Sunday, 3 October 2010

Too Much Too Young: The dangers of money and fame for young footballers

First of all, apologies for the lack of blogging. It has been a rather hectic couple of weeks but normal service can now be resumed... hopefully.

There was an article about Ryan Giggs in The Guardian today from which there were some interesting ideas available for exploration. The interview offered a brief insight into how Giggs has managed to partner success on the pitch while keeping his private life out of the public eye. It is this unique talent, a talent lacked by so many footballers today, to maintain focus and ambition while not becoming preoccupied with the distraction of a huge wage and the media circus that surrounds the sport that is, for me at least, of particular importance.

Manchester United's 36-year old winger is the most successful player in British history and is estimated to be worth £24 million. Yet despite his nearly twenty years in the football limelight we barely know anything about Ryan Giggs the man.

The interview reveals, amongst various interesting facts, that Giggs was earninga mere £30 a week when he made his début for United. Needless to say he did not care. It is this point that was of most interest to me when I read the article. The Welshman is the antithesis to the mindset of so many modern footballers.

So often you will hear people comment that footballers earn too much money 'just to kick a ball'. This is only fair to an extent. There is masses of money in football. It makes sense that the salaries of the elite players reflect this. It is the same in any professions. That is the reward for being gifted with unique ability or for working tirelessly to reach of the upper echelons of your given trade.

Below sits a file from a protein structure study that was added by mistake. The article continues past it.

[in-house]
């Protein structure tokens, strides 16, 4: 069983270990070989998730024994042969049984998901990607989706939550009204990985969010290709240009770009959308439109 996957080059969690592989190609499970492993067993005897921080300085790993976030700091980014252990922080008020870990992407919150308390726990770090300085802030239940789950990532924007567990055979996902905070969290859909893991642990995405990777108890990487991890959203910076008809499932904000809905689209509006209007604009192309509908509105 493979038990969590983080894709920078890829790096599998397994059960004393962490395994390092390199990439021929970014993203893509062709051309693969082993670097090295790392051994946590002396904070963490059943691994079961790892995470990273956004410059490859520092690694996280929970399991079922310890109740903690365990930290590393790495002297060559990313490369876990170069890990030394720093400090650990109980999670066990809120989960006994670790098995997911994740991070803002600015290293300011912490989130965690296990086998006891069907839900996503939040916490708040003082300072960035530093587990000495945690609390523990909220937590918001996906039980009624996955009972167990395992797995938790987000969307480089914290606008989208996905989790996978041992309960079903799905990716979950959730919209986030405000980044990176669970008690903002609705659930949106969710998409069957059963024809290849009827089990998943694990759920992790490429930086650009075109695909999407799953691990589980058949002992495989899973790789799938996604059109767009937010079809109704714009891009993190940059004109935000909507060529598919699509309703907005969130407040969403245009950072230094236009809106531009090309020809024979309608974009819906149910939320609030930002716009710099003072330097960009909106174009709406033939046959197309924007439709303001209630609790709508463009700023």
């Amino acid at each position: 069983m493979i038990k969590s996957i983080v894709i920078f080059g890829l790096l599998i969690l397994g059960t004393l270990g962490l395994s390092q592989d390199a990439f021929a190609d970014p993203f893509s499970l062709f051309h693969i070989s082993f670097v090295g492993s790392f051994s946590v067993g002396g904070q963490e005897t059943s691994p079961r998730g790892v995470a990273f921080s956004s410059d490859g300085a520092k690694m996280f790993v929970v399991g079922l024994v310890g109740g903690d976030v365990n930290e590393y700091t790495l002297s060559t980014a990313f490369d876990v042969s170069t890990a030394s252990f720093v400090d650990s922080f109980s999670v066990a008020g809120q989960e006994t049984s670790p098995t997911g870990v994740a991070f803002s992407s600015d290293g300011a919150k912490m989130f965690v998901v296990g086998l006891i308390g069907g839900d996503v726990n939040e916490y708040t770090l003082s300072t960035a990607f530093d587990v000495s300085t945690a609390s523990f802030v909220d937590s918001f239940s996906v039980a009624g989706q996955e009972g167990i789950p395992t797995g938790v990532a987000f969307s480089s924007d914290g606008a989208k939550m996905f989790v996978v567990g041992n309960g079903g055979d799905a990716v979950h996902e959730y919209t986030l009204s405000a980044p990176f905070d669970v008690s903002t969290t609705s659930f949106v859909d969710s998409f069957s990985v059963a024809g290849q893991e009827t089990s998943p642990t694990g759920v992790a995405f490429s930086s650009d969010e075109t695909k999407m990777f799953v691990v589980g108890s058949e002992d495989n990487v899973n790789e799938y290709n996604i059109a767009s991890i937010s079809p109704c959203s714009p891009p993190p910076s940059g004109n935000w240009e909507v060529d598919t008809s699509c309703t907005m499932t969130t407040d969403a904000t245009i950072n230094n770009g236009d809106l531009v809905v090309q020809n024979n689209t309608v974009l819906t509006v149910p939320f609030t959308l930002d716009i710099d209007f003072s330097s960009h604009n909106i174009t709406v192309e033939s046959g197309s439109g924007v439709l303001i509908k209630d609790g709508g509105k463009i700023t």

It is not the top players earning big money that is the issue. It is the young players who also receive massive pay-cheques that is at the heart of the problem with modern day footballers.

The problem is that all this money has become a distraction that is too large for most up-and-coming players to avoid. The average wage of a Premiership player is (supposedly) £28,000 a week. The preoccupation that some players now appear to have with how much they are earning, especially in comparison with other players, can only harm their progress on the pitch.

The ludicrous sums of money being deposited into the banks of unproven young players by debt-ridden clubs can only be detrimental to their chances of fulfilling their footballing potential. A love for the sport can quickly be replaced by a love for money while their hunger to succeed diminishes in favour of larger pay-cheques and a thirst for the limelight. Young players can become complacent, their morals can become distorted and their sense of reality can be lost.

Despite all his accolades and silverware, Giggs' greatest achievement has been his ability to cope with the distractions and temptations available to the modern day footballer. He has refrained from a life of excess, he conducts himself impeccably at all times and his hunger for the game has not been filled by the money he has acquired along the way.

The article highlights how far removed he is from popular culture's image of a 'football star'. His face is not on billboards. His pictures are not in magazines. He plays football solely for a love of the game and a desire to succeed. It is an example that is rarely seen by most players at his level and it is one that ought to be followed.

The wider point that footballers in general earn too much money is a debate for another time. Yet the point remains, the amount of money on offer can only be dangerous for young footballers. Giggs' interview, and indeed his entire career, illustrates this point aptly. Attitudes and egos, which develop in accordance with the increased money on offer to them, hinder their on-the-field progression.

Thoughts, comments and opinions please...

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